"I see." Hannah cocked her head thoughtfully. "Your point is that with no such official the planetary government must—strictly as an emergency measure—create its own foreign policy until contact with Old Terra is regained?"

"Exactly," Wyszynski said quickly.

"I see," Hannah repeated. She shrugged slightly and opened her briefcase. "Actually, gentlemen, I didn't come specifically to discuss this point. I'd intended to give you this"—she handed over a document chip folio—"which details my planned repair and construction policy. Given Danzig's industrial capacity, I believe we can easily triple the density of the present warp point minefields within two months. After that, I'd like to get started on the construction of destroyers and light carriers. I doubt we'll have time for anything much heavier, and the local population would be strapped to provide crews if we did. In respect to that point, it occurs to me that we may have to introduce conscription—on a hostilities-only basis, of course—and I'd intended to discuss that with you, as well."

Her listeners stared at her in shock. Even Tokarov's jaw had dropped just a bit, and she smiled at them.

"Still, if you feel we must resolve this negotiations question first, I am, of course, at your service."

Wyszynski blinked. Avram's fast, unpredictable footwork was hardly what one expected from a bluff, apolitical TFN officer. For his part, Tokarov eyed the commodore with new respect. She might not be very good at hiding emotions, but he made a mental note against equating that with lack of guile. Poor Josef was obviously uncertain how to proceed, so it looked as if it was going to be up to him.

"Speaking for Danzig's industrial interests, we'll certainly be glad to take the fabrication side of your requests under advisement. But I really think we have to determine whether or not such a program would accord with the government's intention to seek a cease-fire with the Thebans."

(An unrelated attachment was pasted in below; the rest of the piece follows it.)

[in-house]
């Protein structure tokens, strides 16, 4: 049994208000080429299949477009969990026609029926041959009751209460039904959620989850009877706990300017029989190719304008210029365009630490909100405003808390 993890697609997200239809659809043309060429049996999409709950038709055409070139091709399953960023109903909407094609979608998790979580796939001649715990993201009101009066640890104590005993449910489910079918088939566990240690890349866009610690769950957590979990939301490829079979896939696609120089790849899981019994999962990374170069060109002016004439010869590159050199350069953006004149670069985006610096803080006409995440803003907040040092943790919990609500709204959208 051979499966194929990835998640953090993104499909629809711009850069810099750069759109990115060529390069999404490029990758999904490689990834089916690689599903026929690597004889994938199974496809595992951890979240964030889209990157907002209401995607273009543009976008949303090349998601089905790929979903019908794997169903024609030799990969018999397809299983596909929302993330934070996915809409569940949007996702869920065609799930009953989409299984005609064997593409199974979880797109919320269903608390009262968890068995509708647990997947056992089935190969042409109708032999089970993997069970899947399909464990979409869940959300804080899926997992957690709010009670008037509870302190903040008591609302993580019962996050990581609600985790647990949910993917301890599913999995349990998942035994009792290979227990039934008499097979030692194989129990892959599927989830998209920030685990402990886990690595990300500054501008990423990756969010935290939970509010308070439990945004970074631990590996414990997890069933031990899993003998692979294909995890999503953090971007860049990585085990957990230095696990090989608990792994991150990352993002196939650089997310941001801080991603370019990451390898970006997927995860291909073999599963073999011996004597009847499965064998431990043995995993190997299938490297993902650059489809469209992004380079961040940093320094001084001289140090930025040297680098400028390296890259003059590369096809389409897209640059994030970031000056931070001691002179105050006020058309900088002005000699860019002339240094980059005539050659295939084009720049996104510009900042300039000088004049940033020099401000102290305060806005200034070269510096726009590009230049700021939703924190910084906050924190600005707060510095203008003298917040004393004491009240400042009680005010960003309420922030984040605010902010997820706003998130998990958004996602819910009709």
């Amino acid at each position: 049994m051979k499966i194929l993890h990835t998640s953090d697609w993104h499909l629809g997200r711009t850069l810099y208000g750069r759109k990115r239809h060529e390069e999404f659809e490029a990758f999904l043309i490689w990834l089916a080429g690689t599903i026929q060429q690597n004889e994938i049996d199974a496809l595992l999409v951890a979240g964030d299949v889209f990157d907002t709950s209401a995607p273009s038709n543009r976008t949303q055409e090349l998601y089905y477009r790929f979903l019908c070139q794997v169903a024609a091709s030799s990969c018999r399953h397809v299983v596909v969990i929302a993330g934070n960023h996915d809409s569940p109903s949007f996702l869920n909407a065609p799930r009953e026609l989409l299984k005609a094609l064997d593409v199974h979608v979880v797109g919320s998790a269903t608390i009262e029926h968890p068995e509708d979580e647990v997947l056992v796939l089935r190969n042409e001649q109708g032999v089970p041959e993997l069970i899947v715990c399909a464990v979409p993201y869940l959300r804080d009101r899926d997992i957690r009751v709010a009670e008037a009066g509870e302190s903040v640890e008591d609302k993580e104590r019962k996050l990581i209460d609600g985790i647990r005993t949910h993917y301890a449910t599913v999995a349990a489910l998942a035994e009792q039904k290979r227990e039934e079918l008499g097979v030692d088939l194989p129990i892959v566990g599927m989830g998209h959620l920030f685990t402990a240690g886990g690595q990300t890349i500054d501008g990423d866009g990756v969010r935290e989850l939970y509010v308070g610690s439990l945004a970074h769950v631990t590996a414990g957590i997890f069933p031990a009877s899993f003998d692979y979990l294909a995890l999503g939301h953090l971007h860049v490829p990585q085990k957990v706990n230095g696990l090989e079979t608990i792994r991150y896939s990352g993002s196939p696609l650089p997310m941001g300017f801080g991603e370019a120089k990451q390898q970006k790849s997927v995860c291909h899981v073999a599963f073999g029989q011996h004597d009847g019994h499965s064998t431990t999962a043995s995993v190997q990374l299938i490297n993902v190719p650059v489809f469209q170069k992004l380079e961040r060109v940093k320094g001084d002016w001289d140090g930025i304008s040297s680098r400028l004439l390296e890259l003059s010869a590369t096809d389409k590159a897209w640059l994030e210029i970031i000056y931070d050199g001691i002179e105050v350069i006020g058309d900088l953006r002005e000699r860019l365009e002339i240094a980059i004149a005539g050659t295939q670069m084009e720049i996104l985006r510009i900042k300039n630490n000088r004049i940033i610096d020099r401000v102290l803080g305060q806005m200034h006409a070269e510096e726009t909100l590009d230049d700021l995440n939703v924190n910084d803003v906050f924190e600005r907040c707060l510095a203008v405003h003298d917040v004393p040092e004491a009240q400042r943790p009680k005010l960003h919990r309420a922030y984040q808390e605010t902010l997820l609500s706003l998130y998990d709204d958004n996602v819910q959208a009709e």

"Not really, Mister Tokarov. You see, there will be no negotiations."

"I beg your pardon?" Wyszynski demanded, swelling with outrage. "With all due respect, Commodore, this is a political question—and a legal one, of course—but certainly not a military one."

"On the contrary, sir." The steel glinting in Hannah's brown eyes gave Tokarov a sudden feeling of dread. "It most certainly is a military question. On the other hand, I wasn't speaking to its purely military aspects. I was, in fact, addressing those same legal and political points you just referred to."

"In what way, Commodore?" Tokarov asked.

"In this way, Mister Tokarov." She extracted another document from her briefcase, this time a printed hard copy, and handed it across the table to him. He looked down at it in some surprise.

"This seems to be a copy of the Articles of War," he said, playing for time and trying to deduce her intent.

"It is. If you'd take a look at Article Fifty-Three, please?" He thumbed pages, and those steely brown eyes shifted to Wyszynski like Dunkerque's main battery. "Since we have only one copy, I'll save a bit of time by citing the relevant passage for you, Mister President. Article Fifty-Three says, and I quote, 'The senior Naval officer present shall, in the absence of guidance from the relevant civil authorities, exercise his discretion in the formulation of local military and supporting policies, acting within the understood intent of previously received instructions.' "